For comments and archives

FDA approves Tbo-Filgrastim for neutropenia

The US Food and Drug Administration (FDA) has approved tbo-filgrastim (Sicor Biotech) for the treatment of severe neutropenia associated with use of chemotherapy in nonmyeloid malignancies. Filgrastim is a granulocyte colony-stimulating factor (G-CSF) analog used to stimulate the proliferation and differentiation of granulocytes. Two forms of filgrastim are already available in the US — one injected daily (Neupogen, Amgen) and a pegylated form injected once per chemotherapy cycle (Neulasta, Amgen). The newly approved tbo-filgrastim is a biosimilar version of Neupogen, for which the patent will expire in the US next year. (Source: Medscape)

For comments and archives

CSF markers aid in dementia, Parkinson's dx

Levels of five proteins in cerebrospinal fluid can distinguish among different types of dementias and also among conditions that resemble Parkinson's disease, researchers said. (Source: Medpage Today)

For comments and archives

New option for constipation: FDA approves linaclotide

The US Food and Drug Administration (FDA) approved the drug linaclotide (Linzess, Ironwood Pharmaceuticals) today for the treatment of chronic idiopathic constipation and irritable bowel syndrome with constipation (IBS-C) in adults. The drug, a capsule intended for once-daily oral administration, is a guanylate cyclase type-C (GC-C) agonist. Linaclotide binds to the GC-C receptor locally in the intestine, with no measurable blood plasma concentrations, resulting in an increase in both intracellular and extracellular concentrations of cyclic guanosine monophosphate (cGMP), the manufacturer says. (Source: Medscape)

For comments and archives

 
    Twitter of the Day

@DrKKAggarwal: CDC: New Recommendations for Treating
Gonorrheahttp://blog.kkaggarwal.com/2012/08/cdc-new-recommendations-for-treating-gonorrhea/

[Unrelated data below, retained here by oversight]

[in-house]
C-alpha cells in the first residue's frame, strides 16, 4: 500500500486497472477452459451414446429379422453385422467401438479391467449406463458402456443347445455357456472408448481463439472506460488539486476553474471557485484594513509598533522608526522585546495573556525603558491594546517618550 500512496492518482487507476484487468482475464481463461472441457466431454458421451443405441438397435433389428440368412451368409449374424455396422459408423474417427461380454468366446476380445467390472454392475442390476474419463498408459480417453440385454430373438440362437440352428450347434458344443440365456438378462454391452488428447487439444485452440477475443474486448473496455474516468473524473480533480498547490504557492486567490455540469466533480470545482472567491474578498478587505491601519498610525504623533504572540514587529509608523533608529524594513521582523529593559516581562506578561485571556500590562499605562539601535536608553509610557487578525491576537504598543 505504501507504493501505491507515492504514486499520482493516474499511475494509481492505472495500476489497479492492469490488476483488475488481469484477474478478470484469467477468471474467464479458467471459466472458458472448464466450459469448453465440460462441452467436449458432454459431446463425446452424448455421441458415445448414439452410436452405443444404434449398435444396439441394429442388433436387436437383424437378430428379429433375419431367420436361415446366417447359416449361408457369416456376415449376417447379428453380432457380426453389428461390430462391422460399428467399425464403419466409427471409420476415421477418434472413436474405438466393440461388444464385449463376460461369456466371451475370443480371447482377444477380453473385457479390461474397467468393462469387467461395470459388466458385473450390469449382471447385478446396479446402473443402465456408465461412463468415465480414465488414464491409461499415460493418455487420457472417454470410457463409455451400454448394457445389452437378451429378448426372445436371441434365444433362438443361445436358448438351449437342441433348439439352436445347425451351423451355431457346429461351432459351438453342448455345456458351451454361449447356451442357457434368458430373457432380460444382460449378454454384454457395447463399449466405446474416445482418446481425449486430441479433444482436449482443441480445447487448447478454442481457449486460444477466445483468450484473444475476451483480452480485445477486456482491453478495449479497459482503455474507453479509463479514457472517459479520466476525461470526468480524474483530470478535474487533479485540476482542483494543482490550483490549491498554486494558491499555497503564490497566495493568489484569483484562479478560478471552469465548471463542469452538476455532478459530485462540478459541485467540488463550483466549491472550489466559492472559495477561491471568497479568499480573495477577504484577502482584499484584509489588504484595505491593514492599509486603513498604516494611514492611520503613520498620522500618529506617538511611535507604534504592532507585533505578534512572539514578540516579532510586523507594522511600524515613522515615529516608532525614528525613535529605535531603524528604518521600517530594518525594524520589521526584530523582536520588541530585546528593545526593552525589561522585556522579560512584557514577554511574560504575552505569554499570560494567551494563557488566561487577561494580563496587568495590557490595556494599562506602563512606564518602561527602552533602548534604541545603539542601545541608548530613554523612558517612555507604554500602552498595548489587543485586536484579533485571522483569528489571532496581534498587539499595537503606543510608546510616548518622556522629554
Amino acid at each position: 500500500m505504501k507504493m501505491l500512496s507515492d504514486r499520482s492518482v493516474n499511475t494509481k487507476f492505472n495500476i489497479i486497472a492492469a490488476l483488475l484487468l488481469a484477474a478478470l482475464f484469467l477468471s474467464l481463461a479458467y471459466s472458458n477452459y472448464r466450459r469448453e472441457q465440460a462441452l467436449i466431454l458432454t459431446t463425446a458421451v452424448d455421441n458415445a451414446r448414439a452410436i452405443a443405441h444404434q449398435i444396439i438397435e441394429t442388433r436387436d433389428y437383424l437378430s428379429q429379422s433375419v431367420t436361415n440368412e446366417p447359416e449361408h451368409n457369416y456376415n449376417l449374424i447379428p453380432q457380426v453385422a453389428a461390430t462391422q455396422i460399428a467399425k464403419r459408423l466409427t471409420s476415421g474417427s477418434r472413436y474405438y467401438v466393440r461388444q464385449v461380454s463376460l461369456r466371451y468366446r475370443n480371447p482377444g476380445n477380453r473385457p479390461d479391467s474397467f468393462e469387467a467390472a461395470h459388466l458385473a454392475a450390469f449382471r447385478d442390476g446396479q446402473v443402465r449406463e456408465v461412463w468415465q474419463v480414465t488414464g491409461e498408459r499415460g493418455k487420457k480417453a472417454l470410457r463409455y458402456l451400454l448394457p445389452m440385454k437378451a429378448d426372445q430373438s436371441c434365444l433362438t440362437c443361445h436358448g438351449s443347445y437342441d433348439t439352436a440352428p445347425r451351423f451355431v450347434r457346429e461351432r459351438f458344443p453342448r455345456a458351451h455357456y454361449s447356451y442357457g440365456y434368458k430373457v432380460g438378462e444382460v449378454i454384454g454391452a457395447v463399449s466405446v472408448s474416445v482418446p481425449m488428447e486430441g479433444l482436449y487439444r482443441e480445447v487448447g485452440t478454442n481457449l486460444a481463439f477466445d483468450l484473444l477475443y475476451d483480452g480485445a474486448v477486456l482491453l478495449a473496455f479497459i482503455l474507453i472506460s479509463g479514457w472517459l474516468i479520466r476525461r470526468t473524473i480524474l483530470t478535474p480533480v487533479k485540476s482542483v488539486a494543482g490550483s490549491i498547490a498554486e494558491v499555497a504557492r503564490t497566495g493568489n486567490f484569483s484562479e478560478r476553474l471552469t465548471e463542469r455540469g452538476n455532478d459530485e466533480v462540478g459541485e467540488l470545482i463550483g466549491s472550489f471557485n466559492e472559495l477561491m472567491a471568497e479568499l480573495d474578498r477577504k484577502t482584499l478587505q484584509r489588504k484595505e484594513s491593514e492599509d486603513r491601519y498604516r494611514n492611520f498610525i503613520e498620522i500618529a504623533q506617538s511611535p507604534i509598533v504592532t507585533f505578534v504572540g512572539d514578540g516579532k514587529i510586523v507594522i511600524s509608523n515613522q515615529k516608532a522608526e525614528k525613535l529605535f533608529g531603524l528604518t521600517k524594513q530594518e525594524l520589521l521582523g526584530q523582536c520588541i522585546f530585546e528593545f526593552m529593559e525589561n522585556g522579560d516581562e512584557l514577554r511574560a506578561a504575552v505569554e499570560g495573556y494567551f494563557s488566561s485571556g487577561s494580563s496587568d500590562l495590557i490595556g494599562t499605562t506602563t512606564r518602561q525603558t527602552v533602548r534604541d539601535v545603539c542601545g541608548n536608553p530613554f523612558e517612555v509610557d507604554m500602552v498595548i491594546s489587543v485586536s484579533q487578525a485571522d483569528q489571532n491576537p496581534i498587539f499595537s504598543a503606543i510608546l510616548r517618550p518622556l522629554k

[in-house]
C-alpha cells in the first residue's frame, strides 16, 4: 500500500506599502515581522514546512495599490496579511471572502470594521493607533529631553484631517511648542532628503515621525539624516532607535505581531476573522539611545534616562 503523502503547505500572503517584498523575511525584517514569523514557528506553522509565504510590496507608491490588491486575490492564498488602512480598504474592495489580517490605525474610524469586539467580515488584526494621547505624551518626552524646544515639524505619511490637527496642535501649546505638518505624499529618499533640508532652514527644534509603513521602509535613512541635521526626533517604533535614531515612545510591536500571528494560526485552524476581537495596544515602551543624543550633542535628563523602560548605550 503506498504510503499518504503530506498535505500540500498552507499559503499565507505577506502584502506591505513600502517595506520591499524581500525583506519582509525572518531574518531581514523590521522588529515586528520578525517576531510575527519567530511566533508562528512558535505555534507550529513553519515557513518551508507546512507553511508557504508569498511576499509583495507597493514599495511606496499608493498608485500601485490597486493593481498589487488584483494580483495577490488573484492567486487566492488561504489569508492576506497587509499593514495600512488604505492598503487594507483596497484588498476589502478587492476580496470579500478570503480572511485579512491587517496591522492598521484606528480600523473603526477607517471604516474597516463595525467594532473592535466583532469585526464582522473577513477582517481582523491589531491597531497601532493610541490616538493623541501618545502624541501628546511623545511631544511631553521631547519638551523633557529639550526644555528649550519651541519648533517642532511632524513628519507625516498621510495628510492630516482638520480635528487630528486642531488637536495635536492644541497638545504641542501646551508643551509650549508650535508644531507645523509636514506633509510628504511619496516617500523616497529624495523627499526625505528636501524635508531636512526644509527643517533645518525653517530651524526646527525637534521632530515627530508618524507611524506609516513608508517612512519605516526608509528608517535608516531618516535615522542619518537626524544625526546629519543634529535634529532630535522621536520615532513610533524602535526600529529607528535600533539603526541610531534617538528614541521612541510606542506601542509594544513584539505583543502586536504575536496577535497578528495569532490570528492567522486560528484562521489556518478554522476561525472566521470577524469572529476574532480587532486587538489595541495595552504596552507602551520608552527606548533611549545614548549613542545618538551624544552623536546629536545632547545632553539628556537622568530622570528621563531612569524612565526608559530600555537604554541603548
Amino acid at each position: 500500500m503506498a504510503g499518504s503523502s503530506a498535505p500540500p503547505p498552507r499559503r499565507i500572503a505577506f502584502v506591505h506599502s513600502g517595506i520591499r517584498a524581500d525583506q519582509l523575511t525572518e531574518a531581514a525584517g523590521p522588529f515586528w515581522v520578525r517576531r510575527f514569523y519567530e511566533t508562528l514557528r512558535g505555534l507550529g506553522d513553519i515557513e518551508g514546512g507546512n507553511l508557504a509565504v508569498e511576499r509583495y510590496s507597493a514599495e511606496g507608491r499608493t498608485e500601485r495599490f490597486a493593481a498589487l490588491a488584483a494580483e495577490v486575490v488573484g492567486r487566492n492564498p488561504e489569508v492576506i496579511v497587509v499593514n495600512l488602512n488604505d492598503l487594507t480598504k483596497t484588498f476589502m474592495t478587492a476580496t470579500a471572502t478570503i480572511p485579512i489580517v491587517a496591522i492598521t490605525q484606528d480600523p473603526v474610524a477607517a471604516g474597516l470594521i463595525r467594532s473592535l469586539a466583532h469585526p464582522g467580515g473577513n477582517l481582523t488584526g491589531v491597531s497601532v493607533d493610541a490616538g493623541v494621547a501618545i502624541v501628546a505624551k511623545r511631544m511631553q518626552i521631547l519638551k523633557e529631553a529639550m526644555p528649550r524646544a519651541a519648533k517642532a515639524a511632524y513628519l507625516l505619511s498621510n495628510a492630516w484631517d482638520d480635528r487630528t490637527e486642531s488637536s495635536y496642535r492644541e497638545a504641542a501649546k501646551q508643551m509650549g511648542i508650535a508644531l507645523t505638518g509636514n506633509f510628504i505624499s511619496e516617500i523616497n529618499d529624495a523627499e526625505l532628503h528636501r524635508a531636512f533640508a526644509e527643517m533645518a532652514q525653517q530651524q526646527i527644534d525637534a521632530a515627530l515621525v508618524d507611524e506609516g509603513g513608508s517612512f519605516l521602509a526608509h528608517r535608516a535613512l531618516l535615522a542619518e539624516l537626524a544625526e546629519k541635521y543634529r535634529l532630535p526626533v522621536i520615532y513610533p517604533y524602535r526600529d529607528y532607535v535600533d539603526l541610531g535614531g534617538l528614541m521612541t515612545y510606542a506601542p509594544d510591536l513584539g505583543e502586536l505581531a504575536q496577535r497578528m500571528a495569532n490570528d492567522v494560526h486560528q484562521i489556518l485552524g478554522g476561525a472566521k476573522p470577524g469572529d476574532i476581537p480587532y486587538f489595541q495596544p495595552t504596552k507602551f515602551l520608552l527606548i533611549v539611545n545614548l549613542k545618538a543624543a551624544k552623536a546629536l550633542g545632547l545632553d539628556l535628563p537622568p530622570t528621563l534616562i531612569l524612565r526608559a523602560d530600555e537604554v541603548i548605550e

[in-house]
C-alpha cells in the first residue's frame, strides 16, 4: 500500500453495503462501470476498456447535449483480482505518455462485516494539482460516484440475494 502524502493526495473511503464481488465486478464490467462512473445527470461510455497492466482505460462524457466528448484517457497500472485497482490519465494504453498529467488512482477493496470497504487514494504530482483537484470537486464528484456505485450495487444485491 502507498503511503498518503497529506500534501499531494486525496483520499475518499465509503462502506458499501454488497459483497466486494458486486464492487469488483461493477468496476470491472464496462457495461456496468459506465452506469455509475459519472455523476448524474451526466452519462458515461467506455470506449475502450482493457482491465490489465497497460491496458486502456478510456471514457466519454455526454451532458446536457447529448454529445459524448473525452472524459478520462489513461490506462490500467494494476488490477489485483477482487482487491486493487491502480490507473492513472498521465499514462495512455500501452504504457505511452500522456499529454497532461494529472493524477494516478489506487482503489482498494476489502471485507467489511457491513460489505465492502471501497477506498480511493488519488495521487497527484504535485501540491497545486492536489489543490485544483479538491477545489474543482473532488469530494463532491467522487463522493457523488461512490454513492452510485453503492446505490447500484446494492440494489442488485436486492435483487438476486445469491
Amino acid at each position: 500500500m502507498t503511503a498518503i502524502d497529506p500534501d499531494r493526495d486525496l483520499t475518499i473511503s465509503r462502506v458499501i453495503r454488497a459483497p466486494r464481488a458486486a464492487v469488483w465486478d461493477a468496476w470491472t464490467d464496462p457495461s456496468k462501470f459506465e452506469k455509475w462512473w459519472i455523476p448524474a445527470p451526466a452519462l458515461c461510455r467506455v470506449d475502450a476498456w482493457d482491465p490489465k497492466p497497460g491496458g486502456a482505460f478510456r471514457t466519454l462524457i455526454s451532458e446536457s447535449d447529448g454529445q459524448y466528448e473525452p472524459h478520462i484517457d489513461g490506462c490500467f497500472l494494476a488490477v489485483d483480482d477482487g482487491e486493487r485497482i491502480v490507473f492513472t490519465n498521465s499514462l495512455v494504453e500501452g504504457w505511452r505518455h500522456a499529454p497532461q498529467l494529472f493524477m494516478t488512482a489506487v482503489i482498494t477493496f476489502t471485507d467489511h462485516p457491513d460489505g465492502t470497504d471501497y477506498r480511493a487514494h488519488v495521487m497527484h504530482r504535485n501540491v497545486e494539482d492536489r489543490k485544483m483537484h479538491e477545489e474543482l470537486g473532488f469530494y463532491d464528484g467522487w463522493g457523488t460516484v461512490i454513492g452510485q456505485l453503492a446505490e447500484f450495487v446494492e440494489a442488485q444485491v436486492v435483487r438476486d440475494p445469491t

@DeepakChopra: The universe is a living organism with a body mind & soul

 
    Spiritual Update

(Dr KK Aggarwal, Group Editor in Chief, IJCP Group of Publications and eMedinews)

Relaxation therapy

  1. Relaxation techniques share two components: the repetitive focus (on a word, sound, prayer, phrase, body sensation, or muscular activity) and adoption of a passive attitude (towards intrusive thoughts.)
  2. They induce relaxation response characterized by decreased arousal and diminished sympathetic activity (decreased heart rate and lower blood pressure).

For comments and archives

 
    4th Asia Pacific Vascular Intervention Course (APVIC)
  • 4th Asia Pacific Vascular Intervention Course–Excerpts from a Panel discussion Read More
  • The 4th Asia Pacific Vascular Interventional Course begins Read More
  • Excerpts of a talk and interview with Dr. Jacques Busquet by Padma Shri & Dr. B.C. Roy National Awardee, Dr. KK Aggarwal, President Heart Care Foundation of India and Editor–in–Chief Cardiology eMedinewS Read More
  • 4th Asia Pacific Vascular Intervention Course – Dr KK Aggarwal with Faculty Read More
  • Press Conference on 4th Asia Pacific Vascular Intervention Course – Dr KK Aggarwal with Faculty Read More
  • 4th Asia pacific vascular intervention course Read More
  • 4th Asia pacific vascular intervention course paper clippings Read More